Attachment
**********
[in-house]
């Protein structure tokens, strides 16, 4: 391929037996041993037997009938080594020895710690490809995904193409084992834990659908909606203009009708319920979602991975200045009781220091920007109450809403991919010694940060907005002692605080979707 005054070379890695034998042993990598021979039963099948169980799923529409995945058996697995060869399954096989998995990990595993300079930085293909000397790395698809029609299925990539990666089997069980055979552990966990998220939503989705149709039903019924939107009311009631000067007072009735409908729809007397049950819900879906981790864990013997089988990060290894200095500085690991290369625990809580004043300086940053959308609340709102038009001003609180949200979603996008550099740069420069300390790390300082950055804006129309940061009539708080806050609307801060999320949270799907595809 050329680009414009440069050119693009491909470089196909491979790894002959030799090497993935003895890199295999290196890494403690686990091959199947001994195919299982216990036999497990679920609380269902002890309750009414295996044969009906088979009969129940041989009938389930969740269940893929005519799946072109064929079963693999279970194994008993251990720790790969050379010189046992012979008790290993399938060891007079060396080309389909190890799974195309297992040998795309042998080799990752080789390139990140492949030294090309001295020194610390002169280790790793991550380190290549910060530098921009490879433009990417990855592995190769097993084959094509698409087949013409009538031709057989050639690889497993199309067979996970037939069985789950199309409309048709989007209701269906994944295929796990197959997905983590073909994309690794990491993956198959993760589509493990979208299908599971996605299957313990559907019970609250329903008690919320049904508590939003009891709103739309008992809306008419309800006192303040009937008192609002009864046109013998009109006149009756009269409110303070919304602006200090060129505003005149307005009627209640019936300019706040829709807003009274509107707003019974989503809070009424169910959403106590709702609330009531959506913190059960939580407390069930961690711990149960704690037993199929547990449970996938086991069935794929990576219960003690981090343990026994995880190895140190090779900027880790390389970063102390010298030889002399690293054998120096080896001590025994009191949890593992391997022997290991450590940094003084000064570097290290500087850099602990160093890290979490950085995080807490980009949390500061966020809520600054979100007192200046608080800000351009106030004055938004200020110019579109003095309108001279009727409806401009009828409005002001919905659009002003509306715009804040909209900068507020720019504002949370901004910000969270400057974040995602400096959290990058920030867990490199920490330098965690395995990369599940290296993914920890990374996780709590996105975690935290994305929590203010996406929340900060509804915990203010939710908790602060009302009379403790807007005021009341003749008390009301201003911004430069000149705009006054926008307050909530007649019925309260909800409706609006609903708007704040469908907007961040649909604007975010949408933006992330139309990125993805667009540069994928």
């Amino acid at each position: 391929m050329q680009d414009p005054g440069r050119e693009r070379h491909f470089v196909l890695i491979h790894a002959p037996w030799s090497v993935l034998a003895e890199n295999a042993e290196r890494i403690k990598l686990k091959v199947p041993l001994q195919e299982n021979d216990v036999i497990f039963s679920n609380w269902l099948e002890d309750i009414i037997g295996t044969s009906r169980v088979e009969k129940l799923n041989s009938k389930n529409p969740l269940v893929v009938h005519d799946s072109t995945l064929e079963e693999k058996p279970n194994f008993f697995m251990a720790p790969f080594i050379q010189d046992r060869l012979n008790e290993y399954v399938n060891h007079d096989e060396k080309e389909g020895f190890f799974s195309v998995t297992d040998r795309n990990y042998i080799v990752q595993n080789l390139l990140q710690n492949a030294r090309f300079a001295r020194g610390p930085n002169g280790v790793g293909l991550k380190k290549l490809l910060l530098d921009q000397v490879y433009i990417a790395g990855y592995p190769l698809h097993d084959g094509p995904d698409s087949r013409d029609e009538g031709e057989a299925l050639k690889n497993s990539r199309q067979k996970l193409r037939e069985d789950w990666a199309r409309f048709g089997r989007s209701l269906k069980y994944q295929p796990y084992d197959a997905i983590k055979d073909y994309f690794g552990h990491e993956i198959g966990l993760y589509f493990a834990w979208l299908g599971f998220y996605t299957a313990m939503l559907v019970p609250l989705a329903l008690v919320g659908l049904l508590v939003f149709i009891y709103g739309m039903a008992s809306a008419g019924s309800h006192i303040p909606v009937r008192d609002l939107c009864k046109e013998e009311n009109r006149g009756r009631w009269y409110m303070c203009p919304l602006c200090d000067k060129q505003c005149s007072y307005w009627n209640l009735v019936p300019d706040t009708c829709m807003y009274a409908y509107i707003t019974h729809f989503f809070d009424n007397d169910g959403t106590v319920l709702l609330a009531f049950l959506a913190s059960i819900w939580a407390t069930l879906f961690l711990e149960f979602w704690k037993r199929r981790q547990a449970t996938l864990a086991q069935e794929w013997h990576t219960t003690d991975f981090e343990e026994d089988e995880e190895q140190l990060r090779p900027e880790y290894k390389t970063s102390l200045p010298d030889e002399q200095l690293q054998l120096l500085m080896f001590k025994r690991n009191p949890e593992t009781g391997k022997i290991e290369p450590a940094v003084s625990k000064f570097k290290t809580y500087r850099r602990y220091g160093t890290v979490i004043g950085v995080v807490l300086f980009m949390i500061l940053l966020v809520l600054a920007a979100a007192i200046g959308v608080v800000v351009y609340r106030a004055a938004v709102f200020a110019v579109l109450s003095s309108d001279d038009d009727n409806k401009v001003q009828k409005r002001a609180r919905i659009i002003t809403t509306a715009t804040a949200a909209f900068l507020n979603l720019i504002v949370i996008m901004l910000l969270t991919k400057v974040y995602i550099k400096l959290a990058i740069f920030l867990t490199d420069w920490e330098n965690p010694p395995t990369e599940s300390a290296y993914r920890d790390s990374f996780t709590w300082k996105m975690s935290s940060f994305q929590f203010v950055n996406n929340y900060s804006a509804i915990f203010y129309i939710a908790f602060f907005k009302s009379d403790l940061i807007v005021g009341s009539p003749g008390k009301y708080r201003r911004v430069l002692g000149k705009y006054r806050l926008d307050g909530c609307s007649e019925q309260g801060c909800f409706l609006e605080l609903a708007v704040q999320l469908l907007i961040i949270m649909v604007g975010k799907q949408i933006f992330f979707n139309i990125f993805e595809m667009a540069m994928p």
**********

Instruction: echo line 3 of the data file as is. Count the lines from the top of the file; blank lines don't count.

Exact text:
């Amino acid at each position: 391929m050329q680009d414009p005054g440069r050119e693009r070379h491909f470089v196909l890695i491979h790894a002959p037996w030799s090497v993935l034998a003895e890199n295999a042993e290196r890494i403690k990598l686990k091959v199947p041993l001994q195919e299982n021979d216990v036999i497990f039963s679920n609380w269902l099948e002890d309750i009414i037997g295996t044969s009906r169980v088979e009969k129940l799923n041989s009938k389930n529409p969740l269940v893929v009938h005519d799946s072109t995945l064929e079963e693999k058996p279970n194994f008993f697995m251990a720790p790969f080594i050379q010189d046992r060869l012979n008790e290993y399954v399938n060891h007079d096989e060396k080309e389909g020895f190890f799974s195309v998995t297992d040998r795309n990990y042998i080799v990752q595993n080789l390139l990140q710690n492949a030294r090309f300079a001295r020194g610390p930085n002169g280790v790793g293909l991550k380190k290549l490809l910060l530098d921009q000397v490879y433009i990417a790395g990855y592995p190769l698809h097993d084959g094509p995904d698409s087949r013409d029609e009538g031709e057989a299925l050639k690889n497993s990539r199309q067979k996970l193409r037939e069985d789950w990666a199309r409309f048709g089997r989007s209701l269906k069980y994944q295929p796990y084992d197959a997905i983590k055979d073909y994309f690794g552990h990491e993956i198959g966990l993760y589509f493990a834990w979208l299908g599971f998220y996605t299957a313990m939503l559907v019970p609250l989705a329903l008690v919320g659908l049904l508590v939003f149709i009891y709103g739309m039903a008992s809306a008419g019924s309800h006192i303040p909606v009937r008192d609002l939107c009864k046109e013998e009311n009109r006149g009756r009631w009269y409110m303070c203009p919304l602006c200090d000067k060129q505003c005149s007072y307005w009627n209640l009735v019936p300019d706040t009708c829709m807003y009274a409908y509107i707003t019974h729809f989503f809070d009424n007397d169910g959403t106590v319920l709702l609330a009531f049950l959506a913190s059960i819900w939580a407390t069930l879906f961690l711990e149960f979602w704690k037993r199929r981790q547990a449970t996938l864990a086991q069935e794929w013997h990576t219960t003690d991975f981090e343990e026994d089988e995880e190895q140190l990060r090779p900027e880790y290894k390389t970063s102390l200045p010298d030889e002399q200095l690293q054998l120096l500085m080896f001590k025994r690991n009191p949890e593992t009781g391997k022997i290991e290369p450590a940094v003084s625990k000064f570097k290290t809580y500087r850099r602990y220091g160093t890290v979490i004043g950085v995080v807490l300086f980009m949390i500061l940053l966020v809520l600054a920007a979100a007192i200046g959308v608080v800000v351009y609340r106030a004055a938004v709102f200020a110019v579109l109450s003095s309108d001279d038009d009727n409806k401009v001003q009828k409005r002001a609180r919905i659009i002003t809403t509306a715009t804040a949200a909209f900068l507020n979603l720019i504002v949370i996008m901004l910000l969270t991919k400057v974040y995602i550099k400096l959290a990058i740069f920030l867990t490199d420069w920490e330098n965690p010694p395995t990369e599940s300390a290296y993914r920890d790390s990374f996780t709590w300082k996105m975690s935290s940060f994305q929590f203010v950055n996406n929340y900060s804006a509804i915990f203010y129309i939710a908790f602060f907005k009302s009379d403790l940061i807007v005021g009341s009539p003749g008390k009301y708080r201003r911004v430069l002692g000149k705009y006054r806050l926008d307050g909530c609307s007649e019925q309260g801060c909800f409706l609006e605080l609903a708007v704040q999320l469908l907007i961040i949270m649909v604007g975010k799907q949408i933006f992330f979707n139309i990125f993805e595809m667009a540069m994928p």